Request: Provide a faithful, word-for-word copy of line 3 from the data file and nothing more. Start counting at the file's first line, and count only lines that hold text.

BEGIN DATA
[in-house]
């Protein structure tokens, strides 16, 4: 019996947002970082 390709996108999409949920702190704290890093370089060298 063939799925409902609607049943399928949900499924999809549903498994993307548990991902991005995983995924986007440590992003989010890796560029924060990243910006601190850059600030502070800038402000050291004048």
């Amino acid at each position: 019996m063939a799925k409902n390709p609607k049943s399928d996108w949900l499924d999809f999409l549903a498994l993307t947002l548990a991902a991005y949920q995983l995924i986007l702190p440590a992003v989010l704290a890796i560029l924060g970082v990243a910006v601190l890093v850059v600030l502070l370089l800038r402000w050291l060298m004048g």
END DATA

């Amino acid at each position: 019996m063939a799925k409902n390709p609607k049943s399928d996108w949900l499924d999809f999409l549903a498994l993307t947002l548990a991902a991005y949920q995983l995924i986007l702190p440590a992003v989010l704290a890796i560029l924060g970082v990243a910006v601190l890093v850059v600030l502070l370089l800038r402000w050291l060298m004048g």